New Marquette Law School national survey finds four-point increase in overall public approval of U.S. Supreme Court’s performance and plurality support of five recent major decisions
July 26, 2023
Please note: Complete Poll results and methodology information can be found online at law.marquette.edu/poll
MILWAUKEE – A new Marquette Law School Poll national survey finds that 45% of adults approve of the job the U.S. Supreme Court is doing and 55% disapprove. While approval remains below disapproval, this is a 4-percentage point increase in approval since May and the second highest rating since March 2022, when approval stood at 54%. The trend in approval since 2020 is shown in Table 1. (All results in the tables are stated as percentages; the precise wording of the questions can be found in the online link noted above.) For each of five June 2023 decisions inquired about, a plurality of people with an opinion favored the Court’s ruling, as discussed after the first two tables.
Approval among Republicans rose by 12 percentage points, to 71% in July, up from 59% in May. Approval among independents rose 2 percentage points, while among Democrats it declined 2 percentage points from May to July. Approval of the Court by party identification is shown in Table 2 for July and for May.
- Each of five decisions released in June 2023 and included in the survey found a plurality of support, with at least two-thirds awareness in cases involving race in college admissions, student-loan forgiveness, and religious beliefs and free speech:
- Half of all respondents, 50%, favored the Court’s decision that colleges cannot use race as one of several factors in deciding which applicants to admit, while 37% favored the decision against President Biden’s student loan forgiveness program and 35% favored the decision that a business owner’s religious beliefs or free speech rights can justify refusing some services to gay people. About a third of those surveyed had not heard enough to weigh in on the decisions.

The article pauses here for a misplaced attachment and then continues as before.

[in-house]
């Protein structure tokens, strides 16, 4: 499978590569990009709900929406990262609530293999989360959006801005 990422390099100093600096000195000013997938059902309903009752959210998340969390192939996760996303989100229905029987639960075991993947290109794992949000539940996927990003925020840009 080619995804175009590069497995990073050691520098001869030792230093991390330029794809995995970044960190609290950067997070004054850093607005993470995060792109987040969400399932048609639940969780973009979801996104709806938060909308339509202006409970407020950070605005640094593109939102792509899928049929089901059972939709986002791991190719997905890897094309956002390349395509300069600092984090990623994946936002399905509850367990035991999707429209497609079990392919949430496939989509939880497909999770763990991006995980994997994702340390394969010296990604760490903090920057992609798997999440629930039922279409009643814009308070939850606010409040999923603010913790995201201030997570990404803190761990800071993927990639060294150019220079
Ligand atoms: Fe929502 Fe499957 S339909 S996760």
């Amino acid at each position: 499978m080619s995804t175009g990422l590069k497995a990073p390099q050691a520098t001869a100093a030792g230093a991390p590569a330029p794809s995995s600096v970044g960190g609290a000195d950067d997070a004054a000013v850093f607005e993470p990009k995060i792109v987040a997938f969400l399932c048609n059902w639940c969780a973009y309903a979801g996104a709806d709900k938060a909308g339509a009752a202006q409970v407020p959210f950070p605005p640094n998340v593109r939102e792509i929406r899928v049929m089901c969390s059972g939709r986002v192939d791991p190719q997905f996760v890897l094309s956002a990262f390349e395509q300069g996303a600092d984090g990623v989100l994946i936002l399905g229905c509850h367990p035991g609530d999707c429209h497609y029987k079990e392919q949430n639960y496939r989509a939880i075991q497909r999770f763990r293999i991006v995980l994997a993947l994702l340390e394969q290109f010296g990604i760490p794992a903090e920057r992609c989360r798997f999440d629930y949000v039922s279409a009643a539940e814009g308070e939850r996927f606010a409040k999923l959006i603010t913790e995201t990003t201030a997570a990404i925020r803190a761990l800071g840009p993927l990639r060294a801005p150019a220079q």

- Cases involving the need for employers to accommodate religious practices and Alabama’s congressional map elicited awareness of only about one-third of respondents:
- A ruling that federal civil rights law requires an employer to accommodate an employee’s religious practice was favored by 27%, but 63% had not heard enough to have an opinion. Similarly, 24% favored the ruling that Alabama, in drawing a congressional districting map, had diluted the power of Black voters, in violation of the Voting Rights Act of 1965, but 66% had not heard enough.
The latest Marquette Law School Poll’s national Supreme Court survey was conducted July 7-12, 2023. The survey interviewed 1,005 adults nationwide and has a margin of error of +/-4 percentage points.
Confidence in the Court as an institution rose in July, with 31% of respondents saying they have a great deal or a lot of confidence in the Court, an increase from May when 25% said the same. The full trend is shown in Table 3.
Confidence in Congress and in the presidency also increased from May to July, though by less than confidence in the Court. In July, 14% said they had a great deal or a lot of confidence in Congress, up from 11% in May. Those saying the same about the presidency were 28% in July, compared to 25% in May. These trends are shown in Table 4 and Table 5.
The Department of Justice has become the subject of debate over its handling of a number of prosecutions and investigations in recent years. Overall, 25% say they have a great deal or a lot of confidence in the DOJ, while 34% say they have some confidence, with a substantial 41% saying they have little or no confidence.
Partisans are substantially divided concerning the Department of Justice, with a majority of Republicans expressing little or no confidence. Only 16% of Democrats say the same. These differences are shown in Table 6.
Confidence in the national news media remains at low levels, with 13% expressing a great deal or a lot of confidence, 27% saying they have some confidence, and a majority, 60%, saying they have little or no confidence. The partisan divisions are also sharp, as shown in Table 7.
Attention to news concerning the Supreme Court varies considerably across topics, as shown in Table 8. Two decisions, concerning student-loan forgiveness and concerning the use of race in college admissions, drew high levels of attention, with more than half of respondents saying they heard or read a lot about these topics. In contrast, fewer than 20% said they had heard or read a lot about decisions involving congressional districting in Alabama or the power of state legislatures to set rules for federal elections. A similarly low percentage, 15%, heard a lot about Justice Samuel Alito’s financial disclosure reports. For comparison, in May, about twice as many, 33%, had heard a lot about Justice Clarence Thomas’ financial disclosure reports.
Awareness of the makeup of the Court, in terms of which party’s presidents have appointed a majority of justices, rose in July, with 36% saying Republican presidents had definitely appointed a majority of justices, 42% saying Republican presidents had probably done so, and 22% believing a majority had definitely or probably been appointed by Democrats. The percentage correctly saying Republicans appointed a majority has generally increased since 2019, though it ebbs and flows, as shown in Table 9.